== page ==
REPORT Nº 38/02
ADMISSIBILITY
PETITION 12.237
DAMIÃO XIMENES LOPES
BRAZIL
October 9, 2002
I.

SUMMARY

1. On November 22, 1999, Mrs. Irene Ximenes Lopes Miranda submitted to the Inter-American
Commission on Human Rights (hereinafter “the Commission” or “the IACHR”) a petition
against the Federative Republic of Brazil (hereinafter “Brazil,” “the State,” or “the Brazilian
State”). That petition alleged violations of Articles 4, 5, 11, and 25 of the American Convention
on Human Rights (hereinafter “the Convention” or “the American Convention”), on the right to
life, the right to humane treatment, the right to privacy, and the right to judicial protection, all
in connection with the generic duty of the State to respect and ensure the rights enshrined in
the American Convention, as provided for in Article 1(1), to the detriment of Mr. Damião
Ximenes Lopes, her brother, who died while at the Guararapes Rest Home (hereinafter “Casa
de Repouso Guararapes” or “Casa de Repouso”), in Sobral, Ceará, after he was admitted there
to receive psychiatric treatment.
2. The petitioner alleged that the Brazilian State is responsible for the death of her brother,
Damião Ximenes Lopes, at the Casa de Repouso Guararapes, on October 4, 1999. According to
the petitioner, her brother was admitted to said Casa de Repouso to receive psychiatric
treatment as he suffered from a mental illness, and two days after being admitted, his mother
went to visit him and found him with visible signs of torture, his hands tied, nose bleeding,
face and abdomen swollen; he asked her to call the police. Hours later, after receiving
medication, he died.
3. The petitioner alleged that, despite the situation described in the previous paragraph, the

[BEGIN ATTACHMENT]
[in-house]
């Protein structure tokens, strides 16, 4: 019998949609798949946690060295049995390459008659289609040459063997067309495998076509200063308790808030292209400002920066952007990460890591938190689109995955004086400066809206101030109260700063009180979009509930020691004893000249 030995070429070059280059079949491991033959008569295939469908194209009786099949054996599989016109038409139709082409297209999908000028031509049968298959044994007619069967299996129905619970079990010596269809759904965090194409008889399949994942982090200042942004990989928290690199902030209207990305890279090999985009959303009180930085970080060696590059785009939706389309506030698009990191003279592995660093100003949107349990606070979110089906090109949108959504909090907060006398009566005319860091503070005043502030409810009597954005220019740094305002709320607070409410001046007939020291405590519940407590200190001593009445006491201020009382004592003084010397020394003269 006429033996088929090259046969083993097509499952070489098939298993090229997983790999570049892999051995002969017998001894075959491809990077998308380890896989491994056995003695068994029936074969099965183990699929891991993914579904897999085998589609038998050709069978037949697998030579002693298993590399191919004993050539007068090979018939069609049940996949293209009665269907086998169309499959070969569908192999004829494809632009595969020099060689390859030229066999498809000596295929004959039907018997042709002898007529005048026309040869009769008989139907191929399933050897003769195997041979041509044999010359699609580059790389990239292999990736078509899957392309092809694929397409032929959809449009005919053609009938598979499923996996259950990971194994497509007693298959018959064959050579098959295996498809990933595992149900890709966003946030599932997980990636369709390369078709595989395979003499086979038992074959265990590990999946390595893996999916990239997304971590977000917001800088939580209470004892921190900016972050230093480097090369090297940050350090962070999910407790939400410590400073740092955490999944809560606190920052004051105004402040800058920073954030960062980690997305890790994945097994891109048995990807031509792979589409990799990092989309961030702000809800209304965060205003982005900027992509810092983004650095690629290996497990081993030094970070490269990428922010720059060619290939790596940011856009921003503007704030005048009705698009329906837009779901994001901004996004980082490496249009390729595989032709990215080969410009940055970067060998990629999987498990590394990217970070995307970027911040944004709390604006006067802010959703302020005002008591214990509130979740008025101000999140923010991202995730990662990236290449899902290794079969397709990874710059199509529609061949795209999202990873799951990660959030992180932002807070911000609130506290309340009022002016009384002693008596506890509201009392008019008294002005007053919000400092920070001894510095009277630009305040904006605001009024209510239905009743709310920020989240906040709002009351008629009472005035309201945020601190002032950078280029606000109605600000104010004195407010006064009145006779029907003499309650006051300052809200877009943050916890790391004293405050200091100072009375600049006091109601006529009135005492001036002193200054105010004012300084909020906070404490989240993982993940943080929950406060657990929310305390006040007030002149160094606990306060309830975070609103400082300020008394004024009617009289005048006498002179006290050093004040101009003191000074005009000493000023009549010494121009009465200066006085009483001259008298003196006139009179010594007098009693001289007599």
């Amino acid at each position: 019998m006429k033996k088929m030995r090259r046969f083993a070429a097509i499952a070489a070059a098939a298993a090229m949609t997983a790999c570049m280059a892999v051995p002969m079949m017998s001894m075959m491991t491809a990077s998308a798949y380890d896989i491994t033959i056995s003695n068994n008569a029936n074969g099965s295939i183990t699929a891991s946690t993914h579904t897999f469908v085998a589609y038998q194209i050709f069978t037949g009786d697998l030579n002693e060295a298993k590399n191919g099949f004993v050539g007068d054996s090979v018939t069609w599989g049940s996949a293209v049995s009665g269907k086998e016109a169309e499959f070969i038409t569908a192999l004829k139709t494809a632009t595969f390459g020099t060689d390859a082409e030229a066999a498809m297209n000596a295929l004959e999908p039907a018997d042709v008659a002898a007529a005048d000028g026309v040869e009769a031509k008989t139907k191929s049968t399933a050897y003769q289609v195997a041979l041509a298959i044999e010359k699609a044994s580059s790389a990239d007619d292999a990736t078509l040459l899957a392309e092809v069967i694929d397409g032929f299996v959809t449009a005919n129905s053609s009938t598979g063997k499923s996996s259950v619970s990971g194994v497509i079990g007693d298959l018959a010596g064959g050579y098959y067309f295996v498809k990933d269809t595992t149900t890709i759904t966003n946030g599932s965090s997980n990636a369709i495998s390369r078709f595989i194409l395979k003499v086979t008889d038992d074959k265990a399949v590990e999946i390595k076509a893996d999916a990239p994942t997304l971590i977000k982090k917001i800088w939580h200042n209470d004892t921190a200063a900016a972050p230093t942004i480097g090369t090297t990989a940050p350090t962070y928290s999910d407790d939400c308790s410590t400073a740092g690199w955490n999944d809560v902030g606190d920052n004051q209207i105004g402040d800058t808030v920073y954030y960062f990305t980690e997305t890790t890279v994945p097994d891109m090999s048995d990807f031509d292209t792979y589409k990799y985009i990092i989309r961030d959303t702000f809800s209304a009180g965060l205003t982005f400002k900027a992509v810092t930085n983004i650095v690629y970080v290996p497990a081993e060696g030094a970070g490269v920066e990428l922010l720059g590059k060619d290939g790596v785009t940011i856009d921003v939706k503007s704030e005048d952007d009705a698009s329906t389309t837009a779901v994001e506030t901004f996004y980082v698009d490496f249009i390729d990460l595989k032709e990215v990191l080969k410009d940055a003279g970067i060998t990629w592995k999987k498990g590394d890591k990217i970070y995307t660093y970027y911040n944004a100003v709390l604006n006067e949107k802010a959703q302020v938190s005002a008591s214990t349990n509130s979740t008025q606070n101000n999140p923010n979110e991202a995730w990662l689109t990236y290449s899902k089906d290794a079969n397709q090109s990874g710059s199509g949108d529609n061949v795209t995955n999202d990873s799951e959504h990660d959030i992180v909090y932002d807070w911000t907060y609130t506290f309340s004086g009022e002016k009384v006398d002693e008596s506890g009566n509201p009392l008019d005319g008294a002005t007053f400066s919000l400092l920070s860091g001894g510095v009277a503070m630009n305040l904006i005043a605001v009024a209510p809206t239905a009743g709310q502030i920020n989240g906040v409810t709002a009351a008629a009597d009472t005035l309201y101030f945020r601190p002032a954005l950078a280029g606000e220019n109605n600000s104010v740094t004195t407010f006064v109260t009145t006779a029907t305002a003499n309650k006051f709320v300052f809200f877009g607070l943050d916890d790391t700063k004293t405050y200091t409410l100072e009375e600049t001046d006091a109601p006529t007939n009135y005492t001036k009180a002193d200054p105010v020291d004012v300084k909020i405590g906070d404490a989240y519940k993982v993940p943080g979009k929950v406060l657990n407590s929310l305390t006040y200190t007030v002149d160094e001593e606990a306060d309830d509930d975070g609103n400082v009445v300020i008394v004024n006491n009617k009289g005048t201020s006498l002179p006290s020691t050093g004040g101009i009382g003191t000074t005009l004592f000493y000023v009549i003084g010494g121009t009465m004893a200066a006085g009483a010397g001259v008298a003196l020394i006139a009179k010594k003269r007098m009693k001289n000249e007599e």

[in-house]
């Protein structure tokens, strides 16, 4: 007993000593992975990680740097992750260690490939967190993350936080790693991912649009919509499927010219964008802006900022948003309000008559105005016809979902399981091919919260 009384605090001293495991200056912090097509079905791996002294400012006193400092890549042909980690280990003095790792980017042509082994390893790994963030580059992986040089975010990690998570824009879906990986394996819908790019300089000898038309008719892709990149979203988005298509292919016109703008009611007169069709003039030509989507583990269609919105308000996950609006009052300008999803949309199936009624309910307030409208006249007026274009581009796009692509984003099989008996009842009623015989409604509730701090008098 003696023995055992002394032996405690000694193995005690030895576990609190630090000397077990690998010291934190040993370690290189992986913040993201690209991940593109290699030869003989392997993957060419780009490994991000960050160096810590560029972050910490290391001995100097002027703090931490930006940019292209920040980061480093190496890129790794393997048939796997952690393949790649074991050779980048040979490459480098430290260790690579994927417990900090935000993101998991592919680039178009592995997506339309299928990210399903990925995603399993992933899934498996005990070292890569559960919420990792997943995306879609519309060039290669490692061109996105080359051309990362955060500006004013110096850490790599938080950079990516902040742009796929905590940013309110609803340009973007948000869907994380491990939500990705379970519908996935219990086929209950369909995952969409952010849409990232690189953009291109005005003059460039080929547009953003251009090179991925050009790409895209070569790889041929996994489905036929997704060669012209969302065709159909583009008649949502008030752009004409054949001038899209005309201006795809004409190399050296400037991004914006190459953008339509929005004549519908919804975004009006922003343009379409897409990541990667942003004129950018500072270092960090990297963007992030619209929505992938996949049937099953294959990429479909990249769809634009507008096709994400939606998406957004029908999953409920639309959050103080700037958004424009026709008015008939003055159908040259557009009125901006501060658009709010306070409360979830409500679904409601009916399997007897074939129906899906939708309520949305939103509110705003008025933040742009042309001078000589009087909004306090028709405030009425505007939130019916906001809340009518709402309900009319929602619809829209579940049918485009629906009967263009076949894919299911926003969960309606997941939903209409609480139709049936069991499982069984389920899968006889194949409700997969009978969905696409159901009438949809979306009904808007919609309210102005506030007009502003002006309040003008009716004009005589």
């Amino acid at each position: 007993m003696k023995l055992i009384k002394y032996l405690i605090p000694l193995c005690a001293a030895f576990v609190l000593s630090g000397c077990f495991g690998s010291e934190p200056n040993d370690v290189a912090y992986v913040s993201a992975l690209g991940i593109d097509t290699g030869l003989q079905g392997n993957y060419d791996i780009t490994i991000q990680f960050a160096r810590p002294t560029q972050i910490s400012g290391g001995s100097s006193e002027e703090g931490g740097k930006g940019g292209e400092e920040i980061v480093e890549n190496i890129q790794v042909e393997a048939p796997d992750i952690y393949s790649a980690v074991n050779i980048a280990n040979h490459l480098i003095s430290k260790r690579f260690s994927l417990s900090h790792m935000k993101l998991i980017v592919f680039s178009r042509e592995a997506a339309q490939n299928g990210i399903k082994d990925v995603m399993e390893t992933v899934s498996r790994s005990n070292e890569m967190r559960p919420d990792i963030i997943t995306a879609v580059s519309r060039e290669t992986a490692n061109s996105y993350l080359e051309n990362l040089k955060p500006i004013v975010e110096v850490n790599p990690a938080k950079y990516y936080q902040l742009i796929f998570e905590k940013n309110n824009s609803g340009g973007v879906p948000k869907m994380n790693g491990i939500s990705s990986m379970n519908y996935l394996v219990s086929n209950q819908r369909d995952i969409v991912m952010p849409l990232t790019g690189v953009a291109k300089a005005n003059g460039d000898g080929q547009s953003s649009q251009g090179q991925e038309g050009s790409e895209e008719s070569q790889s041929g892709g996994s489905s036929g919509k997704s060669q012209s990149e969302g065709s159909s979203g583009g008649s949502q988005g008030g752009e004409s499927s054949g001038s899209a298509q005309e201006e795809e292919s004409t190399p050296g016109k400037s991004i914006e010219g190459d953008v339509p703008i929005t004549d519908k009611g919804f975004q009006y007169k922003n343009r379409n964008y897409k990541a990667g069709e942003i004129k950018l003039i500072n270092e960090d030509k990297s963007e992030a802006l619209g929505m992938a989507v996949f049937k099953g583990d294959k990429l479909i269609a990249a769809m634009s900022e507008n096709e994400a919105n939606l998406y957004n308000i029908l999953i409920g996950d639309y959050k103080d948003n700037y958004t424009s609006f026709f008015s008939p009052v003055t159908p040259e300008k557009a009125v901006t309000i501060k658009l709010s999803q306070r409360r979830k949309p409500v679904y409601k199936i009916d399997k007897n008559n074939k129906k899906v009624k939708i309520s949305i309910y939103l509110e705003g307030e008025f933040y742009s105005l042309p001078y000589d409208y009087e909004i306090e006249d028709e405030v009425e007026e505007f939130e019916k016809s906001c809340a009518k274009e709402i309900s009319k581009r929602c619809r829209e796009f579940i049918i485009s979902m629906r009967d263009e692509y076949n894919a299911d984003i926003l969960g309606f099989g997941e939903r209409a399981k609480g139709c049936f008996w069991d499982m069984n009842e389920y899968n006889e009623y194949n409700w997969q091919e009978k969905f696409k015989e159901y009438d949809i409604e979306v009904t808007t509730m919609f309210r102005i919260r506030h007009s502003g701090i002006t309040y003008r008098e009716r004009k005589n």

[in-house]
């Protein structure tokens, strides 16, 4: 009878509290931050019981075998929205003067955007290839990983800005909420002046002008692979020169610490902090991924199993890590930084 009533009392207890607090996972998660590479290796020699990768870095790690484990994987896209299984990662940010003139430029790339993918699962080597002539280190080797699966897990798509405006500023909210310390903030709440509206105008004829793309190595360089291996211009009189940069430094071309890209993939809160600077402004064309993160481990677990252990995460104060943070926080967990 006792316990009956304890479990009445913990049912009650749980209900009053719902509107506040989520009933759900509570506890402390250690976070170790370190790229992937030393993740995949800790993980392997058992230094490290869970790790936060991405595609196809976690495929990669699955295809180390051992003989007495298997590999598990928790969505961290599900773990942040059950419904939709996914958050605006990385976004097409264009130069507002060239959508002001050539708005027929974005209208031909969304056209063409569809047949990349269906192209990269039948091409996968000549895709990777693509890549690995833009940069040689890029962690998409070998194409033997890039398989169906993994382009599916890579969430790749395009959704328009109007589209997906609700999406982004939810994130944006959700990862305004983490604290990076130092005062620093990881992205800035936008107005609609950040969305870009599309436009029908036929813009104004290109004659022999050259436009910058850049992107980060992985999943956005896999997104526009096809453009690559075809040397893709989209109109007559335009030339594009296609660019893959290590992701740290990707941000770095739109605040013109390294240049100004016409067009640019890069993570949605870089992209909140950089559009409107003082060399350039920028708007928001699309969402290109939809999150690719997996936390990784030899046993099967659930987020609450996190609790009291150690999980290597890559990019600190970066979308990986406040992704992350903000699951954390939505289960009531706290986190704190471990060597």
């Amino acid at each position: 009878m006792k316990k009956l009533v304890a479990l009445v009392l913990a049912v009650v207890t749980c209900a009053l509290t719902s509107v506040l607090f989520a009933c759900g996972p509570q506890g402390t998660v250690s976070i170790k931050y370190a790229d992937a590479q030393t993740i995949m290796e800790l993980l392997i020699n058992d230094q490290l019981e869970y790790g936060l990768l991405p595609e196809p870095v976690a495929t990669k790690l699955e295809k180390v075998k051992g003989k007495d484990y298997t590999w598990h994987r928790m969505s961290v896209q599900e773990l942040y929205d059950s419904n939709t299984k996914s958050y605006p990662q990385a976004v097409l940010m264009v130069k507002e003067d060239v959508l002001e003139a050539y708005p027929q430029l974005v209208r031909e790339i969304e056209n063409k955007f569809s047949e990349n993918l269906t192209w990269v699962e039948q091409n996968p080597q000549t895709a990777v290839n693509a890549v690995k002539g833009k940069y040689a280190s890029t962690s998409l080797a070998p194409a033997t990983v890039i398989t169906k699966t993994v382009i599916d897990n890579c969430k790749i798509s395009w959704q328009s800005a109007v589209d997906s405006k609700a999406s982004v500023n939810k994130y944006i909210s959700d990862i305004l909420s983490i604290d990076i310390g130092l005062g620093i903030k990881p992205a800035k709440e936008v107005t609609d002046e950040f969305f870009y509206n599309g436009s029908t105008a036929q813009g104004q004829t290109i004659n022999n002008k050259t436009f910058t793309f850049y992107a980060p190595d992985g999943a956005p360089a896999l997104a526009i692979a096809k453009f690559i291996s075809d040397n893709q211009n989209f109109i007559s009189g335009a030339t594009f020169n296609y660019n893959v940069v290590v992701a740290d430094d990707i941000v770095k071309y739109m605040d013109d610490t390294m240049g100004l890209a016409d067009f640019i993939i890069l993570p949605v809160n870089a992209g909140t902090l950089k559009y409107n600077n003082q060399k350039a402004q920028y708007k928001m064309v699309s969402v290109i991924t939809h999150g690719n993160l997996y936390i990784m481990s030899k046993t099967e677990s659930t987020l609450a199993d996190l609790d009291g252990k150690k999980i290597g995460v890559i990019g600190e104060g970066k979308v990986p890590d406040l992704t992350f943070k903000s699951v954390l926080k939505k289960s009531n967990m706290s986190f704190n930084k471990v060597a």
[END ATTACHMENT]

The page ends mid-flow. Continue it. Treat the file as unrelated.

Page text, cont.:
result of the autopsy performed on her brother’s corpse only mentioned the apparent lesions,
and was silent as to the cause of his death, reporting in its conclusion, “in view of what is set
forth above, we infer that it is an actual death of undetermined cause.” According to the
petitioner, the above-noted Casa de Repouso is known for the inhumane treatment meted out
to its patients. To this end, the petitioner cited statements made by former patients and
newspaper clippings.
4. The State failed to respond to the Commission’s request for information.
5. The Commission, in keeping with the provisions of Articles 46 and 47 of the American
Convention, decided to admit the petition, with respect to the possible violations of Articles 4,
5, 11, and 25, all in relation to Article 1(1) of the Convention. The Commission decided to
notify the parties of this decision, to publish it, and to include it in its Annual Report to the OAS
General Assembly.
II.

PROCESSING BEFORE THE COMMISSION

6. On November 22, 1999, the Commission acknowledged receipt of a complaint lodged by
Mrs. Irene Ximenes Lopes Miranda. On December 14, 1999, the IACHR forwarded to the State
the petition that is the subject of this report, and gave it 90 days to respond. On February 14,
2000, the Commission received a petition from the complainant in which she reported that as
of that date, the local authorities had not taken any measure on the case, and reporting that
another patient 1 had been a victim of torture at that same Casa de Repouso. On February 17,
the IACHR acknowledged receipt of the additional information from the petitioner, dated
January 31, 2000, in which she added information and introduced new documents. On that
same date, the Commission forwarded to the Brazilian State the additional information
received, and gave it 60 days to provide the information it considered necessary within 30
days, lest it apply the provision of Article 42 of the Commission’s Regulations, in force at that
1 This was Mr. Adauto, a patient who was cited in the Incident Report of the Casa de Repouso (Boletim de Ocorrência
da Casa de Repouso) as having been the victim of an assault by nurses of that Casa de Repouso. The petitioner did
not introduce any information to identify the victim other than his first name.

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